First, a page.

Indeed, the entire drama that began with Bharti’s “raid” and ended with a tame and abrupt withdrawal of the sit-in on 21 January has left many in the party’s leadership upset for being forced to support Bharti and bluster their way through the crisis. These include the party’s several spokespersons, including the newly inducted journalist-turned-politician Ashutosh who privately complained that he felt embarrassed defending Bharti’s actions that were clearly indefensible and served to undermine the party’s pro-women credentials.
What is troubling several senior leaders is that Kejriwal and Sisodia are both convinced of the correctness of Bharti’s action. They are equally certain that, even if the chattering classes attack the sit-in as a constitutional impropriety, the bulk of Delhi’s citizenry will back them for taking on the high-handed behaviour of the police.
This intransigence of Kejriwal and Sisodia has made a section of the party uneasy, notably the middle classes who place great store in constitutionality and political correctness. The two leaders’ dismissive attitude towards those who call for restraint, especially since they are now in the government, has alienated not a few in the party’s higher echelons, especially those who align with the progressive civil society elements. (They point out to a strongly worded letter of disapproval that a clutch of feminists, many of whom had otherwise supported the AAP and contributed to building its political profile, wrote to Kejriwal demanding an apology from Bharti for his act.)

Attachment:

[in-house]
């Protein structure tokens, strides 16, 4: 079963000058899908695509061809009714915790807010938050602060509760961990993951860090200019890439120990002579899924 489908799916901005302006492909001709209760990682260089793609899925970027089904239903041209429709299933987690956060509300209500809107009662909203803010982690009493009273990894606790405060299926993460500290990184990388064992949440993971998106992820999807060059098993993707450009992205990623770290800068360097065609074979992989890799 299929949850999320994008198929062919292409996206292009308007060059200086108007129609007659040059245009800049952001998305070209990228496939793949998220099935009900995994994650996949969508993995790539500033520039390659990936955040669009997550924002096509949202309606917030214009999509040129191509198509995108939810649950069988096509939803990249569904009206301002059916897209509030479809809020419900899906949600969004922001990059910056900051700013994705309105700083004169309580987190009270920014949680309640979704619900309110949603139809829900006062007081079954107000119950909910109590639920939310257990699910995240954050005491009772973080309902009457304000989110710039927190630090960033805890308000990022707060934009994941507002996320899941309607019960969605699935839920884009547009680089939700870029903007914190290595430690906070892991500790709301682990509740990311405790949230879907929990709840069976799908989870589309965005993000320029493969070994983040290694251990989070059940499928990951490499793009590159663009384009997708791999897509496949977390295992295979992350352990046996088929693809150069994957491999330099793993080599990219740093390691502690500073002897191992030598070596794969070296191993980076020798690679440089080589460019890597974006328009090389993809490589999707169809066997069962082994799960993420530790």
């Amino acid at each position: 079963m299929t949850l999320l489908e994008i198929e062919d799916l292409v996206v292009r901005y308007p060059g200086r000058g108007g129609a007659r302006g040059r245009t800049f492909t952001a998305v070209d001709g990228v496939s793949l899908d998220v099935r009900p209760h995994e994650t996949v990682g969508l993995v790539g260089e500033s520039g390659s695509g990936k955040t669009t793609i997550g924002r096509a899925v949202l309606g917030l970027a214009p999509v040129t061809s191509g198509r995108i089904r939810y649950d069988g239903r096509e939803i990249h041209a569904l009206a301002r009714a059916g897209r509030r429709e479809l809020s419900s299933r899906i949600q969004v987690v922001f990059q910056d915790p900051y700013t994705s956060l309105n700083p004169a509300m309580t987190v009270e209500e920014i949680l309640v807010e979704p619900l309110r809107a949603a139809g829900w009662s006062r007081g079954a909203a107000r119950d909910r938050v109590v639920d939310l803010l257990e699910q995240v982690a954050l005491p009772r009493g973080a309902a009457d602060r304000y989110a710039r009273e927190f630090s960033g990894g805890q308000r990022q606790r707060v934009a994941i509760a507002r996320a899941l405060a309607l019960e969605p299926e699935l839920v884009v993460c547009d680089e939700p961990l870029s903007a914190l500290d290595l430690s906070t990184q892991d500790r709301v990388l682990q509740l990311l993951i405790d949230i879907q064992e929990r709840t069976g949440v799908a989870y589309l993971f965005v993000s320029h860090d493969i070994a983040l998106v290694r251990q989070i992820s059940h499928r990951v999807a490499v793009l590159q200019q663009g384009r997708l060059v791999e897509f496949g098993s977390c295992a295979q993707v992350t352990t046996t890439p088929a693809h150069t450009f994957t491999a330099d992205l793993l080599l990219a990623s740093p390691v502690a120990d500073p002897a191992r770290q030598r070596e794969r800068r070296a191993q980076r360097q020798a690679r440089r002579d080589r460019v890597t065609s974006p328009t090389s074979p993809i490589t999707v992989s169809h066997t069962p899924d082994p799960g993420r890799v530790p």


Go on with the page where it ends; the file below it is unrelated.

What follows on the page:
A notable absentee from the Delhi sit-in was Shazia Ilmi, the party’s most visible female face, not least for her forceful presence on television, until she lost the 4 December Assembly election by a tiny margin. Her stature in the party as a leading female politician has been overshadowed by the emergence of 26-year-old Rakhi Birla, who won the election and was made the Women and Child Development Minister. Ilmi has also been effectively pegged lower in a reorganisation wherein her name was not included in the list of party’s official spokespersons issued this week, which however included Ashutosh just days after he joined the party after quitting his job as a news anchor.
Despite their continued misgivings about Vishwas and Sisodia, both Yadav and Bhushan are, for the moment, wary of pushing for Vishwas to be sidelined. One line of thinking is that they may well wait until Vishwas trips up yet again in the next few months, and which would eventually seal the case against him. Yadav, in fact, has been feeling stretched thin by a constant need for his presence in Delhi when he wants to devote himself exclusively to the neighbouring state of Haryana, for the upcoming Lok Sabha election as well as the Assembly elections due in October.
Indeed, the scramble to get a ticket for the Lok Sabha has already gripped the party’s key 50-odd leaders, who are all angling to contest from constituencies where the party will have a strong chance to win. But thousands have literally begun to mob its offices across India to seek tickets for the Lok Sabha election, buoyed by the dreamy emergence of yesterday’s commoners as today’s ministers and MLAs in Delhi. The list of hopefuls includes a number of prominent citizens who have recently jumped on the AAP bandwagon inspired by its spectacular electoral success in Delhi.
And trouble may yet emerge for Kejriwal from some of the new high-profile entrants to the party, most notable of whom are former aviation entrepreneur GR Gopinath and Gujarat’s leading activist and noted danseuse, Mallika Sarabhai. Sarabhai slammed Vishwas last week for his comic routine against the Muslim event. And Gopinath demanded this week that Bharti be sacked. All this makes for a lot of internal churning. In short, the Aam Aadmi Party has arrived in the world of politics.